• Work: As a person in a place of leadership at my workplace, I have a responsibility to create an environment and culture that challenges the status quo and flips oppression on it’s head. I want to find new avenues to recruit employees that have been typically left out of the mainstream—those with criminal convictions or disabilities or a lack of formal education. I want to pave the way for people of color to take on leadership positions and advocate for higher salaries of all non-profit workers. I want to make sure we are not only providing services to people, but are offering them ways to connect with and use their own power—through voting or community organizing or knowing their rights.
    • Criminal Justice: While Trump is shutting out refugees, we have millions of men and women in our country’s prisons who feel and are treated like foreigners in their own homeland. In fact, many who have come home refer to themselves as “returning citizens”. We are incarcerating men and women because we have been taught to fear their skin color and have recruited a police force who embrace that fear in the line of duty. Because we have underfunded their neighborhoods and their schools and left them with no other options. And when these men and women have completed their sentences we continue to punish them with supervised parole and withholding their voting rights and finding every excuse not to hire them based on their past convictions. And God knows what this presidency has in store for them. So I will continue to fight their fight until we have a justice system that is, in fact, just.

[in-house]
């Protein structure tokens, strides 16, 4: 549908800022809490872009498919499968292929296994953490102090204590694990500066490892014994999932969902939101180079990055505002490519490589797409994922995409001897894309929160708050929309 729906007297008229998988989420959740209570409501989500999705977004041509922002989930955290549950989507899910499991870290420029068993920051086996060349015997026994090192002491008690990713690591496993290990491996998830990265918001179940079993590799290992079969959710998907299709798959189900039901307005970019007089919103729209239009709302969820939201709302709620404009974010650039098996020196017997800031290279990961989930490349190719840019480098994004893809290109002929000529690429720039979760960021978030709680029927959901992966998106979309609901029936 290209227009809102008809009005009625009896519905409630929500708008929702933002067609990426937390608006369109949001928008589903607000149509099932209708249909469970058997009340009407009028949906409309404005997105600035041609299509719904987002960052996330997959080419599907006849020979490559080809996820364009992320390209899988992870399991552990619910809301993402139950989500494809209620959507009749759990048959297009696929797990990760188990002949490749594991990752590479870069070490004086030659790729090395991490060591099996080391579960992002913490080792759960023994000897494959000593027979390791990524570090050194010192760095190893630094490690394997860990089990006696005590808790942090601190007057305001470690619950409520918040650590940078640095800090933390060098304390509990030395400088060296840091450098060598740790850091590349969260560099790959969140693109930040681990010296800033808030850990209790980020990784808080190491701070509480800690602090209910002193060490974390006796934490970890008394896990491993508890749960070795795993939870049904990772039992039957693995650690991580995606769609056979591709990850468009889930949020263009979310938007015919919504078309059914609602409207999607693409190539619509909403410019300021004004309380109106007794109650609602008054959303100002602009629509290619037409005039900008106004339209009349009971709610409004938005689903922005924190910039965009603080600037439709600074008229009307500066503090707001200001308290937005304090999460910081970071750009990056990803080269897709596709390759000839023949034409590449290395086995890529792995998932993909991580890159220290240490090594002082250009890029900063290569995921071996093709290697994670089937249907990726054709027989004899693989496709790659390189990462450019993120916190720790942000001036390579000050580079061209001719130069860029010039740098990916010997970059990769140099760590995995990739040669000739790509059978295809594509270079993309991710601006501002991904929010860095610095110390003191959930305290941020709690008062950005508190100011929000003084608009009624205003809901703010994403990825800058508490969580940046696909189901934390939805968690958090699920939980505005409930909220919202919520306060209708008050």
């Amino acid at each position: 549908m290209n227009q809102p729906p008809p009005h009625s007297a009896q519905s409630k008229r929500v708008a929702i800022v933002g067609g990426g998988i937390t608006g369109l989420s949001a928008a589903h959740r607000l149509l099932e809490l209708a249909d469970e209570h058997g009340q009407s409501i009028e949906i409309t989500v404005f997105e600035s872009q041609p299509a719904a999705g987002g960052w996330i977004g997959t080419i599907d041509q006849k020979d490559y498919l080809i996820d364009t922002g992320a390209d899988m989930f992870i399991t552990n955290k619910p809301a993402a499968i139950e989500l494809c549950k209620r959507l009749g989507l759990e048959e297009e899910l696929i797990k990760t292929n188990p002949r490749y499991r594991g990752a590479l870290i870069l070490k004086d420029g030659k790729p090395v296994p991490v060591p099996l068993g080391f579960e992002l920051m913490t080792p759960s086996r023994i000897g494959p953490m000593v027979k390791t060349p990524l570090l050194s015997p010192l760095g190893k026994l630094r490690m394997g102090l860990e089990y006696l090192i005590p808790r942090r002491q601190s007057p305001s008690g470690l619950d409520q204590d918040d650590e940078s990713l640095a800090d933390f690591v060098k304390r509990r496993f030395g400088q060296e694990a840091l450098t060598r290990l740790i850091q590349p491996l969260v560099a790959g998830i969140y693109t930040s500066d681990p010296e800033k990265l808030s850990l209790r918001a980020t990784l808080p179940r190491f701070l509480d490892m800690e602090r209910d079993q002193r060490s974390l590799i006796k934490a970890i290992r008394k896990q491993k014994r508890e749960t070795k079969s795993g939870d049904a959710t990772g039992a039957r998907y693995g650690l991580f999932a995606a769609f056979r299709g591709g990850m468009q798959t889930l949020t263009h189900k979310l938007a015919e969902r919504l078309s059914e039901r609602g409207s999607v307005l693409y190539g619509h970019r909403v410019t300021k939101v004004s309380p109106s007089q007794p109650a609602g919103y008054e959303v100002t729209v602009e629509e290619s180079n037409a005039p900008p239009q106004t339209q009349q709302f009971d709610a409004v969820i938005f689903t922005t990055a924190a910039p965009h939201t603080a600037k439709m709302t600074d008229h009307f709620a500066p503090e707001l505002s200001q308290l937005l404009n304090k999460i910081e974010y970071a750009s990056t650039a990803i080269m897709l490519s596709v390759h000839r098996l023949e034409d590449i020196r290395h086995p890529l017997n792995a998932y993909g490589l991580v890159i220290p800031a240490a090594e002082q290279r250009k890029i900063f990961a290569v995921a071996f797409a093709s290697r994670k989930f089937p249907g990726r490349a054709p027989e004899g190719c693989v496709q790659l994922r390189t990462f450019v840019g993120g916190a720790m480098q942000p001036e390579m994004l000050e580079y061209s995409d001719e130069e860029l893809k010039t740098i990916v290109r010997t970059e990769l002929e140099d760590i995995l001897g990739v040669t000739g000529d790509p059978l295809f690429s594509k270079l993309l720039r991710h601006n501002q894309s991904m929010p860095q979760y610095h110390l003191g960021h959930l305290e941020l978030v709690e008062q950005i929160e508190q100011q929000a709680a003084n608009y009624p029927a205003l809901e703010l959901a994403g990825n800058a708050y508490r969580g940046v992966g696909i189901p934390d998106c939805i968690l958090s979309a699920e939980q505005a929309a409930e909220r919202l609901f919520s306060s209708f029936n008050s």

Ties that Break

This last trip to Texas was a real doozy and I’m not sure where to begin but here is where I try to make some sense of things. A few realizations I had while I was back in my home state the past week (and I’m sure more on the horizon):

I’ve turned out really different from a lot of the people I grew up with—this may seem obvious but I’ve always held onto a reality that no matter how different the paths life takes my family and I, there will still be that common anchor. That sturdy, wrought iron core of a shared value or belief or whatever that thing is we are proud to boast as “ours” and ours alone. And lately that has felt tested as some of the things I hold core to who I am and how I am in the world are not only different, but in direct opposition to those of my closest kin.